A device using electromagnetic or ultrasonic waves to stimulate bone growth and healing, typically worn during sleep.

An anatomical movement where a body part rolls outward, away from the body’s midline.

Referring to a factor or cause of injury originating outside the body.


The inability to control bowel movements, leading to involuntary passage of feces.

Exercise equipment like barbells or dumbbells, used without any attached structure, allowing for a full range of motion during training.

A thin layer of connective tissue enveloping each muscle. Flare-up: A commonly used term to describe a sudden increase in pain or the recurrence of a previous condition, though not a clinical term.

A commonly used term to describe a sudden increase in pain or the recurrence of a previous condition, though not a clinical term.

Connective tissue surrounding muscles, bones, and organs, crucial for proper movement and force transmission. Targeted in physiotherapy through manual therapy to improve mobility and alleviate pain.

A synovial hinge joint formed by the humerus, radius, and ulna bones, enabling arm flexion and extension. Commonly treated in physiotherapy for conditions like tennis elbow and golfer’s elbow.

A movement that reduces the angle between two body parts at a joint, such as knee bends or shoulder shrugs, used in physiotherapy to enhance joint mobility and reduce pain.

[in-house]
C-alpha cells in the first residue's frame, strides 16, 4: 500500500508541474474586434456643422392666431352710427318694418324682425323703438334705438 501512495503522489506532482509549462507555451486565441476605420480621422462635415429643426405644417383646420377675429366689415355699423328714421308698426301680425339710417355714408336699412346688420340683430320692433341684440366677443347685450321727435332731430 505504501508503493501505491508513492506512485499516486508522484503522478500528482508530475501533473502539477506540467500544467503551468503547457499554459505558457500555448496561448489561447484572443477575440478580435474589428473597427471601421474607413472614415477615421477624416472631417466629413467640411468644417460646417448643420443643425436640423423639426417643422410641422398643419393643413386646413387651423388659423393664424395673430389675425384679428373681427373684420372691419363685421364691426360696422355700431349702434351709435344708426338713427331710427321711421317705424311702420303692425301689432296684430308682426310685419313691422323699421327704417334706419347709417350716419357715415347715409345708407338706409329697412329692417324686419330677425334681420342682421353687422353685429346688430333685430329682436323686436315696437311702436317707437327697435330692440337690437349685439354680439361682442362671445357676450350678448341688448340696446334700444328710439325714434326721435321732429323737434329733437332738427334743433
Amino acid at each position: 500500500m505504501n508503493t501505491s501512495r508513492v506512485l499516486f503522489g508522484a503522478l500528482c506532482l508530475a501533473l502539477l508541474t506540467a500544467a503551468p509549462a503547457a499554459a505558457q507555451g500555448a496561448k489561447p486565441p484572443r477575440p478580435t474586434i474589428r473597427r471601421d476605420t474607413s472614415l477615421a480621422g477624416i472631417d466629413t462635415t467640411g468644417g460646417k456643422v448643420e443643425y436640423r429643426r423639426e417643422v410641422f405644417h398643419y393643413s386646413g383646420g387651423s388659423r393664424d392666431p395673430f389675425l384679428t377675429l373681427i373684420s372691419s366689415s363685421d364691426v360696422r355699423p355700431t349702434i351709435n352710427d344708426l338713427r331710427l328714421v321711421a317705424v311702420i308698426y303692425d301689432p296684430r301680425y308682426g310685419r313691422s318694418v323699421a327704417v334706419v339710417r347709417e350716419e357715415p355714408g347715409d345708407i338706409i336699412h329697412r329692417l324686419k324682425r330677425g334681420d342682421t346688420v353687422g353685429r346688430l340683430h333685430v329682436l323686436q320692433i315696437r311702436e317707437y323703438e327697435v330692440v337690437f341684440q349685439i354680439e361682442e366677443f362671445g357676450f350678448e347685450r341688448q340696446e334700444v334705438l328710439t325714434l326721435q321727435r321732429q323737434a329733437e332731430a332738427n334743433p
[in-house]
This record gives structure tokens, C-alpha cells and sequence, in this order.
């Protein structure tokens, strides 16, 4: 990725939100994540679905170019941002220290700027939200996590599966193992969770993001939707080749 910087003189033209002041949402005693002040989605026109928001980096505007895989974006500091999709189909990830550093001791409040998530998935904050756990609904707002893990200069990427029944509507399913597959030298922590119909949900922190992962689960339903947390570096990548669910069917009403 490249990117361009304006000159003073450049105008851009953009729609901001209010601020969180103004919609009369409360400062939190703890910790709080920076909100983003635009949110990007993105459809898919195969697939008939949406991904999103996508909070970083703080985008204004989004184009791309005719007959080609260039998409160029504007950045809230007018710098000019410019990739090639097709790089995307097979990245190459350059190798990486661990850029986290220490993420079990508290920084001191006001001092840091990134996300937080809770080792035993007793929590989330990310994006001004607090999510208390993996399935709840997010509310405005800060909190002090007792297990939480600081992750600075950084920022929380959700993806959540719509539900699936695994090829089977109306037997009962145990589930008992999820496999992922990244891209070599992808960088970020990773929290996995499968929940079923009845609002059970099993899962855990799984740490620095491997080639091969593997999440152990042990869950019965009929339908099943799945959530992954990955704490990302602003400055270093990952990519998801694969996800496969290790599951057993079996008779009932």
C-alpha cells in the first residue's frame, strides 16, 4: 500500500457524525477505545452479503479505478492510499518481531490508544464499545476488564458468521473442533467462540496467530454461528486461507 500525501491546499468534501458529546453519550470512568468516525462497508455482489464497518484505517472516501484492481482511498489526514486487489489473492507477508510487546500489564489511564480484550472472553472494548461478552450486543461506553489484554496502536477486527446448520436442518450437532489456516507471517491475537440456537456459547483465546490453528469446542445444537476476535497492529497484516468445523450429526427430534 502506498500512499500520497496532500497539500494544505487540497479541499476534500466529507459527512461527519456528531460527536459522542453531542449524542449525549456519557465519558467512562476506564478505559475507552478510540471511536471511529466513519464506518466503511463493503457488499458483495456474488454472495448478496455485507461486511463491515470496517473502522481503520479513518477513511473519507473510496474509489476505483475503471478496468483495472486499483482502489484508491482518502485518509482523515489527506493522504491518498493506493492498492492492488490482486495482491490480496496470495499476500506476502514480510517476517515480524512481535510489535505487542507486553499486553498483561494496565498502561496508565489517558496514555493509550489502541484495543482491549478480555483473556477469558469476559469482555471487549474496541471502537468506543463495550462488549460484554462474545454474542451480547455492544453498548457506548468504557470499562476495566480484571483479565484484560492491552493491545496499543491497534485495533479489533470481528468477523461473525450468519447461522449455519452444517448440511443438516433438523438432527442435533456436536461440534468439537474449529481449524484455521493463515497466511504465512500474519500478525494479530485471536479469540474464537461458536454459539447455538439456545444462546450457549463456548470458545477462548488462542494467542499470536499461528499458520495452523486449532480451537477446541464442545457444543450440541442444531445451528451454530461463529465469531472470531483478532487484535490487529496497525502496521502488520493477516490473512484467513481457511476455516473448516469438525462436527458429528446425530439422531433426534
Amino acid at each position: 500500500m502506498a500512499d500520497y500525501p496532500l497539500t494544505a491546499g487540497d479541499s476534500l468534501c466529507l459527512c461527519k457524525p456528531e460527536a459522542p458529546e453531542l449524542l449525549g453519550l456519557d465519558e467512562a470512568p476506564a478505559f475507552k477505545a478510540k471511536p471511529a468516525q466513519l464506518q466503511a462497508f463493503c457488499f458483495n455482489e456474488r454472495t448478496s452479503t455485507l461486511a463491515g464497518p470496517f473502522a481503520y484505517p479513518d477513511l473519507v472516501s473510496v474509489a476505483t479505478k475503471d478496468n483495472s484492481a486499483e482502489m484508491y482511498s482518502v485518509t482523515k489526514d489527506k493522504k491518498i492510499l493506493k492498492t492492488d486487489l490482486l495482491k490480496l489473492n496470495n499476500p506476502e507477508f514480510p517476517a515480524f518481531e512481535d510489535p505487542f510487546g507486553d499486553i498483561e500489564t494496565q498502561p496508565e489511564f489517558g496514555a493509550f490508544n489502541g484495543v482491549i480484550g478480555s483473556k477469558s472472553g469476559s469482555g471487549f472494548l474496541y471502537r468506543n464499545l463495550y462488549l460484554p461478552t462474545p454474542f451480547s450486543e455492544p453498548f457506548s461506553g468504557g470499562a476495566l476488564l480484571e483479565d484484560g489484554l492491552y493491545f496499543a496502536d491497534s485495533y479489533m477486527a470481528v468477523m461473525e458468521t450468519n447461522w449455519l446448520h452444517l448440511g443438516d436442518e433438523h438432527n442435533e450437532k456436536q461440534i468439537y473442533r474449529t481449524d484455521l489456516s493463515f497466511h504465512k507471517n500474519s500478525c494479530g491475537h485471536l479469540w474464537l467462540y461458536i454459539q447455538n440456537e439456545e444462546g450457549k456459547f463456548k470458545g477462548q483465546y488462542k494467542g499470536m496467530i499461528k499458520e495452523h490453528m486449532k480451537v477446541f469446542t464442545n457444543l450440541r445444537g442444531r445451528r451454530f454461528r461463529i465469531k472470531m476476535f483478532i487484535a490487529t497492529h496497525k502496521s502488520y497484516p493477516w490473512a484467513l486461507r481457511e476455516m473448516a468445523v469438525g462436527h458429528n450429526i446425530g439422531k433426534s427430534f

A restriction in performing physical activities due to impairments or disabilities, addressed in physiotherapy through specific interventions to improve function and quality of life.

A surgical procedure involving the cutting of the fascia to relieve pressure.

The thigh bone, which is the largest bone in the human body.

Specialized cells forming scar tissue by laying down collagen, particularly following inflammation.

A tough type of cartilage composed of dense collagen, functioning as a shock absorber in joints, found in structures like the knee meniscus and the hip and shoulder labrum.

The smaller bone located alongside the shinbone in the lower leg.

The ability to execute precise, coordinated movements using smaller muscle groups, such as hand movements for picking up objects or unscrewing lids.

A condition where the inner border of the foot is lower to the ground than usual, affecting the foot’s arch.

The action of bending a joint.

A muscle responsible for bending a joint.

A diagnostic technique using X-rays and a fluorescent screen to visualize movement within body joints in real time.

A break or crack in a bone.

Unstable atoms within cells that are implicated in cellular damage and potentially in the development of cancer.